Marietta's Lavon Hicks reflects on successful athletic career
Lavon Hicks knows success.
He got his athletic start in Marietta, Oklahoma, where he helped pace that team to a 1967 state championship in football.
He would also tack on state championships in track and field, setting records in the process.
And it got him noticed. Specifically by then head coach at Oklahoma State Floyd Gass.
Hicks would go on to spend his freshman season in 1970 in a Cowboy uniform near the end of the era when freshmen were not permitted to play.
Following that season football would bring him closer to home, bringing him to Southeastern Oklahoma State University and setting the stage for him to return to his accustomed level of success.
But finding success was not the only thing that his move to Durant brought him.
After finding himself in Blue and Gold he would also begin soaking up the guidance of the Southeastern coaching staff.
And specifically head coach Duke Christian, and assistant coaches Richard Rutherford and Val Reneau.
“I was blessed,” Hicks said. “Val Reneau was a college coach I thought a lot of down there [at Southeastern]. And Richard Rutherford, he was more than just a coach. And Duke Christian who really allowed me to do what I like to do and that’s run the football.
“Coach Christian knew me from OSU,” Hicks said. “I went to OSU as a freshman and started on their freshman team and we went 9-1 and he knew me up there. They were able to put me on full scholarship at midterm, Central State was willing to do it after the season, but Southeastern could do it at midterm and that’s part of the reason I came. And I’m sure coach Christian had a lot to do with that.”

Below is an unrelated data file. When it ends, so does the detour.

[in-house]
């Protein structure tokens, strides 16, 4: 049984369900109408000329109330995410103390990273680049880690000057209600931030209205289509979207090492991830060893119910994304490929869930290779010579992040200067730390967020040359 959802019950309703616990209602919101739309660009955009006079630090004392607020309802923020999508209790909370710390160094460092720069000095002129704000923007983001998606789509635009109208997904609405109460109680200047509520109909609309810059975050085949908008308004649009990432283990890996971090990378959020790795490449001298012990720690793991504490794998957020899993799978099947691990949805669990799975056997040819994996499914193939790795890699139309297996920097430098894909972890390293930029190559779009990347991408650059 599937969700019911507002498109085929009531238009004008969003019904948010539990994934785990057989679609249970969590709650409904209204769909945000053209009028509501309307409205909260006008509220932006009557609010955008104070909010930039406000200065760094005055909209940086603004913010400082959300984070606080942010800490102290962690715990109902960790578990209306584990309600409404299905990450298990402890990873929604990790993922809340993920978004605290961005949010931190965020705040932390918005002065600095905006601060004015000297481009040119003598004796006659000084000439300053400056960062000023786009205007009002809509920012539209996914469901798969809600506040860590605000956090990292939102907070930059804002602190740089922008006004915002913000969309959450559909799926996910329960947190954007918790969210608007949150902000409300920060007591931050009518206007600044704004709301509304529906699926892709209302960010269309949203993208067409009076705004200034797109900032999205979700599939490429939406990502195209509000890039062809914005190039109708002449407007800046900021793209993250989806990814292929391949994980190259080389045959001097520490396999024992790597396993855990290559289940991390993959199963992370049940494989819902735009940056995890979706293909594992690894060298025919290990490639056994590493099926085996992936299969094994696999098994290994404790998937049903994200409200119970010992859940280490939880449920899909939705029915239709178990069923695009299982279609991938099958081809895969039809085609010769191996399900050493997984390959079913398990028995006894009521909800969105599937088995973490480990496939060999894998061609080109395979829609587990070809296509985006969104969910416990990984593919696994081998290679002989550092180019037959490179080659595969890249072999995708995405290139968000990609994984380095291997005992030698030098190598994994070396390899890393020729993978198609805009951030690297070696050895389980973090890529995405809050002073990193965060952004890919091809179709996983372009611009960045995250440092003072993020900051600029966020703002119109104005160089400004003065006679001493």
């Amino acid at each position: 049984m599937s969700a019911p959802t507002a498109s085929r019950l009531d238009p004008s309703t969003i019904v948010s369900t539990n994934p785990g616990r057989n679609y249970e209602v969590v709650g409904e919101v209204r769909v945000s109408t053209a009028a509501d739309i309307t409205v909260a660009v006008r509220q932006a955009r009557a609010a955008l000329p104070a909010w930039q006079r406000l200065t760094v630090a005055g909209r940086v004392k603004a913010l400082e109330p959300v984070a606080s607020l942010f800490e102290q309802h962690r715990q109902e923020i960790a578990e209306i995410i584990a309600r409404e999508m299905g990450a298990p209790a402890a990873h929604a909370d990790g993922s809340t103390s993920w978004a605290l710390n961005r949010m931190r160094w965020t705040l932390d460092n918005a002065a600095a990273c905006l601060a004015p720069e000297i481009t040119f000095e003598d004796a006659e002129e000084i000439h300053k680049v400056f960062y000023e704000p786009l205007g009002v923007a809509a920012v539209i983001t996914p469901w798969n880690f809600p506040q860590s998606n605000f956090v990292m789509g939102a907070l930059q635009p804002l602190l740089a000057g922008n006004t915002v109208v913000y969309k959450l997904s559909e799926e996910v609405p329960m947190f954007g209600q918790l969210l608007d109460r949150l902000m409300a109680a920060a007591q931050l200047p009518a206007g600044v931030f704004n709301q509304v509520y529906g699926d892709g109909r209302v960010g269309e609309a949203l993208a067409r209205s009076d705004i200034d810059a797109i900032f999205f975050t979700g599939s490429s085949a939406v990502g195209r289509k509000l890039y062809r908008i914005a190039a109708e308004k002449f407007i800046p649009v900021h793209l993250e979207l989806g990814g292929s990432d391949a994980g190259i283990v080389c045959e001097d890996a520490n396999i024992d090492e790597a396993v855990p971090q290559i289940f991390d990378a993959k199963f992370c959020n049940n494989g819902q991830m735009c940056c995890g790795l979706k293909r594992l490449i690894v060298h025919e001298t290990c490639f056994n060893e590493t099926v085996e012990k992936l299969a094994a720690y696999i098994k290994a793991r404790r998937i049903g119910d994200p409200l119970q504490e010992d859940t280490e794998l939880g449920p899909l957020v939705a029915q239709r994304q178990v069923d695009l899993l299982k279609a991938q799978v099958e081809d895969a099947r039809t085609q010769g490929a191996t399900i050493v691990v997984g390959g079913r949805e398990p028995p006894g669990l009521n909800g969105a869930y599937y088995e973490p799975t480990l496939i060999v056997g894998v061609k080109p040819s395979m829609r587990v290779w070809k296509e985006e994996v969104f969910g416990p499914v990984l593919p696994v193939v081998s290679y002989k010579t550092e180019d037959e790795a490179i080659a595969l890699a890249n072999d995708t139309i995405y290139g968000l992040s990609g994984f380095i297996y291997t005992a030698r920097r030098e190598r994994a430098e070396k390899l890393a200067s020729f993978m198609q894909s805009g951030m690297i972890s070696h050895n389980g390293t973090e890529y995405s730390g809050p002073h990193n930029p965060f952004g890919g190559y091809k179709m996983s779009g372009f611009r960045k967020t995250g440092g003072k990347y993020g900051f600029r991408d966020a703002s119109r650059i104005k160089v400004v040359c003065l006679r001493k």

Those coaches would have a profound effect on Hicks, not just on the field, but as he moved past his playing days and into a life roaming the sidelines.
But first, he had something to prove on the field, and those coaches gave him the opportunity to do just that.
From 1971 through 1973 Hicks carried the ball up and down the field for the Savages more effectively than anyone before him and nearly everyone who has come after him.
His 1971 season he gained 1,002 yards on the ground and wrote his name in the record book as the first-ever 1,000-yard rusher at Southeastern.
“Coach Christian would let me carry the ball,” Hicks said. “Sometimes 30 times a game or maybe more. That’s a lot of carries for one game, but they let me do that a lot. It was tough going. We weren’t racking in big yards every time. I think I had one of the first 200-yard rushing games at Southeastern.”
That season would remain the top rushing season in program history for 22 years before Earnest Hunter reached 1,008 in 1993.
And overall, only nine seasons have surpassed the mark he posted in 1971.